As best seen in Fig. 5, the sucker head carrier for mounting head 30 on shaft 21 is constituted by two complementary sections 48 and 49 having arcuate portions surrounding shaft 21 and provided on either side with lateral wings to receive screws 50 and 51, whereby the carrier may be clamped securely onto the shaft 21. The upper segment 49 of the carrier is provided with a projection 52 having a longitudinal socket 53 for receiving the lower end ofthe post 39 of the suction head. A set screw 54 isv provided which extends into socket 53 to engage post 39 and to maintain the same at an adjusted position therein.

The rotor element 32 of the sliding valve, as best seen in Fig. 8, is constituted by two semicircular segments 55 and 56 of an annular plate, the upper segment 55 being provided with an orifice 57 which is connected at the front end through hose 37 to the suction head 30.

circumferentially arranged about the shaft opening in the annular plate are four bores 58, two on each segment, which are internally threaded to receive the supporting rods 72 extending from the collar 34 to be later described. The two segments 55 and 56 of the rotor 32 are held together by studs 58 and 59 which threadedly interconnect said segments.

The stator element 33 of the slidingvalve is constituted by two semicircular segments 60 and 61 of an annular plate having the same diameter as the rotor, which segments are clamped together by means of studs 62 and 63. The upper segment 60 is provided with an arcuate groove 64 extending through an arc of substantially 180", the radial position of said are corresponding to that of orifice 57 in the rotor, whereby when the rotor and the stator are in sliding engagement on shaft 21, orifice 57 communicates with groove 64 when in registration therewith. On the lower segment 61 is a bleed hole 80 adjacent the extremity of groove 64, whereby when orifice 5'7 in the rotor registers therewith, the vacuum in the suction head is released.

The stator is further provided with an intake opening 65 connected to pipe 38 leading to the suction pump and communicating with groove 64. The lower segment 61 is provided with a threaded bore 66 which receives a bolt 67 (note Fig. 2) for attaching bracket 35 to stator 33. The central opening in the annular ring forming the stator has a diameter exceeding that of shaft 21 whereby the stator is supported freely thereon, the stator position being fixed by means of bracket 35 which connects to tie. rod 36.

To secure rotor 32 to shaft 21 for rotation therewith, the collar 34, as shown separately in Fig. 10, is constituted by an annular plate having an eccentric hole and upper and lower segments 68 and 69, the segments being held together and clamped to shaft 21 by means of studs 70 and 71. Projecting perpendicularly from the upper and lower segments are four rods 72 which are received in bores 58 in the rotor, thus securing the rotor to the shaft.

The bracket 35, as shown separately in Fig. 11, is constituted by a carrier including upper and lower segments 73 and 74 which are clamped on tie rod 36 by means of bolts 76 and 77, the arm of the bracket including an arcuate slot 78 through which bolt 67 is inserted to threadedly engage stator 33. Bolt 67 may be so positioned Within slot 78 as to permit relative adjustment of said stator with respect to said bracket.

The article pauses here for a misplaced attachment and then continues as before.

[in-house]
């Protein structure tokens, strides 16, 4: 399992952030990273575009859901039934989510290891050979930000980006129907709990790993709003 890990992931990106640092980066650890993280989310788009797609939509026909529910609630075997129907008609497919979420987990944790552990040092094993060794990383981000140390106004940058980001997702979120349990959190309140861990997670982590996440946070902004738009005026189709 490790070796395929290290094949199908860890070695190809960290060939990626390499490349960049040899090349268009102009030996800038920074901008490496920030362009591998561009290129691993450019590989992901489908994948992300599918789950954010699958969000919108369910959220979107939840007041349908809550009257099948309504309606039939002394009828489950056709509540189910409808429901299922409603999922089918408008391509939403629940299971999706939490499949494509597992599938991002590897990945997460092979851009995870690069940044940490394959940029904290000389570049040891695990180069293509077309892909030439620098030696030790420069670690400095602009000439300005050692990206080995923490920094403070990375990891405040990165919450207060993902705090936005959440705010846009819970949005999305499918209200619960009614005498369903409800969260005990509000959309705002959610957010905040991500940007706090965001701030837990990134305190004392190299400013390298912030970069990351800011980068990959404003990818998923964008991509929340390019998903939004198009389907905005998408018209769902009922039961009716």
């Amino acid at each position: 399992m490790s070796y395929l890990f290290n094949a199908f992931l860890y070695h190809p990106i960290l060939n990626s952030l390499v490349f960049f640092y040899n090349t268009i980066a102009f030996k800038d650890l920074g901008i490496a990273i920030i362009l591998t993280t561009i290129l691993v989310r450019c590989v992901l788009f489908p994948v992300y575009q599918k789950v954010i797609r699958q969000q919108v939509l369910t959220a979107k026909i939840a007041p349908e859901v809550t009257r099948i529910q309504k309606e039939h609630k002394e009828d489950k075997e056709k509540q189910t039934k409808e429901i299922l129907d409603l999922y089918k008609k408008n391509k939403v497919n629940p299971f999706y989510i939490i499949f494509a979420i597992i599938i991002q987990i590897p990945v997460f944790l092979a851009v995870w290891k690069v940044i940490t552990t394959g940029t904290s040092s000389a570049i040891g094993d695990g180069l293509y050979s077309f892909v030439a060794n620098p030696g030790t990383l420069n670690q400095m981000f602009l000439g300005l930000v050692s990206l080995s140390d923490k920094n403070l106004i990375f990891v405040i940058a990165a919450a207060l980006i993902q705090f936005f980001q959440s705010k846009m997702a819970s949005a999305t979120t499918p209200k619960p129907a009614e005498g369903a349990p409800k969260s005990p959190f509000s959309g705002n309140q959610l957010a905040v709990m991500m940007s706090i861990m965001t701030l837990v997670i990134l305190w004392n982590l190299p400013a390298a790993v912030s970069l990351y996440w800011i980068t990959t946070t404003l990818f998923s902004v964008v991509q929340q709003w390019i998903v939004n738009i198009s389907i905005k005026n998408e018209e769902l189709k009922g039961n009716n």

In operation, the suction head is coupled to the suction pump through the sliding valve for about one-half the period of each rotation of the transfer cylinder shaft, the suction thereafter being relieved through the bleed hole 80. The suction head 30 takes its gripping action on onehalf of the signature at the same time the main gripper 22 engages each signature or at least before the main gripper retracts for release of the other half of the signature, which occurs immediately in advance of the engagement of said other half by the gripper 26 of the opening device. The suction head 30 remains active until the signature has been well opened and is about to be discharged upon the conveyor saddle, at which time both the opening gripper and the suction are released for the complete discharge of the signature.

While there has been shown what is considered at present to be a preferred embodiment of the invention, it will be manifest that many changes and modifications may be made therein without departing from the essential nature of the invention. It is intended therefore in the appended claims to cover all such changes and modifications as wall within the true spirit of the invention.

What is claimed is:

1. In a signature-gathering machine, a transfer cylinder mounted on a shaft and provided with gripper means to engage each signature by its operable edge and to transfer it around for opening and discharge, said gripping means being constituted by a seat disposed radially relative to the cylinder and facing in the direction of rotation and a pivoted gripper to grip the entire thickness of the signature against said seat; and apparatus for holding one-half of said signature whereby upon release of said gripper the other half separates from said held half, said apparatus comprising a suction head having a top surface whose curvature conforms to the periphery of said cylinder and a flat front face having an inclination corresponding to the radial position of said cylinder seat, said face having a suction mouth adapted to engage one-half of said gripped signature, carrier means for securing said head to said shaft at a position wherein said top surface and said face are aligned respectively with said periphery and said seat of said cylinder, timing valve means to apply suction to said head for a predetermined interval in the course of each rotation of said shaft, and means coupling said valve means to a suction source.